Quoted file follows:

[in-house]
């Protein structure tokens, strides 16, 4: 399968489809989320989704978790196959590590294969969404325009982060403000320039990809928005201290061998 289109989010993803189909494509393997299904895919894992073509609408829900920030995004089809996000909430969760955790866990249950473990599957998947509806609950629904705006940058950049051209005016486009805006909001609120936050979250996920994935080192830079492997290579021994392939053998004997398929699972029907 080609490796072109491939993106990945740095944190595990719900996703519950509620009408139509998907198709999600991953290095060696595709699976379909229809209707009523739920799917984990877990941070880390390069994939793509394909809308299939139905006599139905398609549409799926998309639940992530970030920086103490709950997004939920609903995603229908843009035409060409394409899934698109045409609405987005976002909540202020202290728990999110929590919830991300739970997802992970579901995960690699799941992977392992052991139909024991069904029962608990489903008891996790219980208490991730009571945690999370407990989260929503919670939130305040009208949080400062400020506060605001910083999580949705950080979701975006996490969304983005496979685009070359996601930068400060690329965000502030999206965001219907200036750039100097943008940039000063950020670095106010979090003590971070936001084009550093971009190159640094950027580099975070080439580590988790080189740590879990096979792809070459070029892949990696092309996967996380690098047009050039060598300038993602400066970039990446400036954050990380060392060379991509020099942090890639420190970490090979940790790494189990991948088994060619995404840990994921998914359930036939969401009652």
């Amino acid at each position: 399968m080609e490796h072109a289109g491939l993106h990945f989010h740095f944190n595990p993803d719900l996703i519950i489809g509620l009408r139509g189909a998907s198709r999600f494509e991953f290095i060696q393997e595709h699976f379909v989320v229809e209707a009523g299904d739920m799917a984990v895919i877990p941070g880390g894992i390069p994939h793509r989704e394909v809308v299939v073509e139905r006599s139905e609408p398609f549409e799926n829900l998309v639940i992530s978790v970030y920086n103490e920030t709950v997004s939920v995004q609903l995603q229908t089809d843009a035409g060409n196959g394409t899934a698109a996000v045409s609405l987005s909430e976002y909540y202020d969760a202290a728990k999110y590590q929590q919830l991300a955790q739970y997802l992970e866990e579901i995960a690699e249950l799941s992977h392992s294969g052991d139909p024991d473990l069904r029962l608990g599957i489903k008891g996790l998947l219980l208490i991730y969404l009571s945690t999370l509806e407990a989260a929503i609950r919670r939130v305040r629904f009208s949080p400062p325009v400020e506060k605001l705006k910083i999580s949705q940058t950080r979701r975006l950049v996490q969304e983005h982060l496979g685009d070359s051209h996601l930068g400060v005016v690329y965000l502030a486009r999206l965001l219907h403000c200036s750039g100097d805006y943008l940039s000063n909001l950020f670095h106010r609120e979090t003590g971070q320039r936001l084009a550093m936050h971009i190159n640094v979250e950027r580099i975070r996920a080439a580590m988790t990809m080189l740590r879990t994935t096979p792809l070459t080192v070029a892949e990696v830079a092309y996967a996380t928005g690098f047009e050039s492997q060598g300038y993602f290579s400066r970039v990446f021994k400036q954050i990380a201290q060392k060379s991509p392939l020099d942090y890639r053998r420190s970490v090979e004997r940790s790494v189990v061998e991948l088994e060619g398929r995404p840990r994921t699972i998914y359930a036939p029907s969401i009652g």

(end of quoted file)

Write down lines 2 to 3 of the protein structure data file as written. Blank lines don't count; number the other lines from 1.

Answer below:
């Protein structure tokens, strides 16, 4: 399968489809989320989704978790196959590590294969969404325009982060403000320039990809928005201290061998 289109989010993803189909494509393997299904895919894992073509609408829900920030995004089809996000909430969760955790866990249950473990599957998947509806609950629904705006940058950049051209005016486009805006909001609120936050979250996920994935080192830079492997290579021994392939053998004997398929699972029907 080609490796072109491939993106990945740095944190595990719900996703519950509620009408139509998907198709999600991953290095060696595709699976379909229809209707009523739920799917984990877990941070880390390069994939793509394909809308299939139905006599139905398609549409799926998309639940992530970030920086103490709950997004939920609903995603229908843009035409060409394409899934698109045409609405987005976002909540202020202290728990999110929590919830991300739970997802992970579901995960690699799941992977392992052991139909024991069904029962608990489903008891996790219980208490991730009571945690999370407990989260929503919670939130305040009208949080400062400020506060605001910083999580949705950080979701975006996490969304983005496979685009070359996601930068400060690329965000502030999206965001219907200036750039100097943008940039000063950020670095106010979090003590971070936001084009550093971009190159640094950027580099975070080439580590988790080189740590879990096979792809070459070029892949990696092309996967996380690098047009050039060598300038993602400066970039990446400036954050990380060392060379991509020099942090890639420190970490090979940790790494189990991948088994060619995404840990994921998914359930036939969401009652």
């Amino acid at each position: 399968m080609e490796h072109a289109g491939l993106h990945f989010h740095f944190n595990p993803d719900l996703i519950i489809g509620l009408r139509g189909a998907s198709r999600f494509e991953f290095i060696q393997e595709h699976f379909v989320v229809e209707a009523g299904d739920m799917a984990v895919i877990p941070g880390g894992i390069p994939h793509r989704e394909v809308v299939v073509e139905r006599s139905e609408p398609f549409e799926n829900l998309v639940i992530s978790v970030y920086n103490e920030t709950v997004s939920v995004q609903l995603q229908t089809d843009a035409g060409n196959g394409t899934a698109a996000v045409s609405l987005s909430e976002y909540y202020d969760a202290a728990k999110y590590q929590q919830l991300a955790q739970y997802l992970e866990e579901i995960a690699e249950l799941s992977h392992s294969g052991d139909p024991d473990l069904r029962l608990g599957i489903k008891g996790l998947l219980l208490i991730y969404l009571s945690t999370l509806e407990a989260a929503i609950r919670r939130v305040r629904f009208s949080p400062p325009v400020e506060k605001l705006k910083i999580s949705q940058t950080r979701r975006l950049v996490q969304e983005h982060l496979g685009d070359s051209h996601l930068g400060v005016v690329y965000l502030a486009r999206l965001l219907h403000c200036s750039g100097d805006y943008l940039s000063n909001l950020f670095h106010r609120e979090t003590g971070q320039r936001l084009a550093m936050h971009i190159n640094v979250e950027r580099i975070r996920a080439a580590m988790t990809m080189l740590r879990t994935t096979p792809l070459t080192v070029a892949e990696v830079a092309y996967a996380t928005g690098f047009e050039s492997q060598g300038y993602f290579s400066r970039v990446f021994k400036q954050i990380a201290q060392k060379s991509p392939l020099d942090y890639r053998r420190s970490v090979e004997r940790s790494v189990v061998e991948l088994e060619g398929r995404p840990r994921t699972i998914y359930a036939p029907s969401i009652g």